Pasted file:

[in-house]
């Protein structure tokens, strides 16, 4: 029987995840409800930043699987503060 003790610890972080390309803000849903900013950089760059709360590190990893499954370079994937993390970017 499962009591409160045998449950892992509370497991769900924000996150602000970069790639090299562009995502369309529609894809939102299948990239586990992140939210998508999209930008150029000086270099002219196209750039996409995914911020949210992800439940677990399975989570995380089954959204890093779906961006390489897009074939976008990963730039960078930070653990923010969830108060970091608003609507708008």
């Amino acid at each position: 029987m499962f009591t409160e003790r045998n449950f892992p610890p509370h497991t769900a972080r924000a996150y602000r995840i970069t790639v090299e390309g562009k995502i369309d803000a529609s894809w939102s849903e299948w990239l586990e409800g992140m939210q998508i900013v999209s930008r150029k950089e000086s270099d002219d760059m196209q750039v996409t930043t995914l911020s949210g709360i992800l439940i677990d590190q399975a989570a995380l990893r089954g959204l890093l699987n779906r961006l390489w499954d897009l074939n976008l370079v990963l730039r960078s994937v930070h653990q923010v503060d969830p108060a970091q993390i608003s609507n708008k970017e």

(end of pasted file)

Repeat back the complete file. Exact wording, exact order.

[in-house]
């Protein structure tokens, strides 16, 4: 029987995840409800930043699987503060 003790610890972080390309803000849903900013950089760059709360590190990893499954370079994937993390970017 499962009591409160045998449950892992509370497991769900924000996150602000970069790639090299562009995502369309529609894809939102299948990239586990992140939210998508999209930008150029000086270099002219196209750039996409995914911020949210992800439940677990399975989570995380089954959204890093779906961006390489897009074939976008990963730039960078930070653990923010969830108060970091608003609507708008």
């Amino acid at each position: 029987m499962f009591t409160e003790r045998n449950f892992p610890p509370h497991t769900a972080r924000a996150y602000r995840i970069t790639v090299e390309g562009k995502i369309d803000a529609s894809w939102s849903e299948w990239l586990e409800g992140m939210q998508i900013v999209s930008r150029k950089e000086s270099d002219d760059m196209q750039v996409t930043t995914l911020s949210g709360i992800l439940i677990d590190q399975a989570a995380l990893r089954g959204l890093l699987n779906r961006l390489w499954d897009l074939n976008l370079v990963l730039r960078s994937v930070h653990q923010v503060d969830p108060a970091q993390i608003s609507n708008k970017e």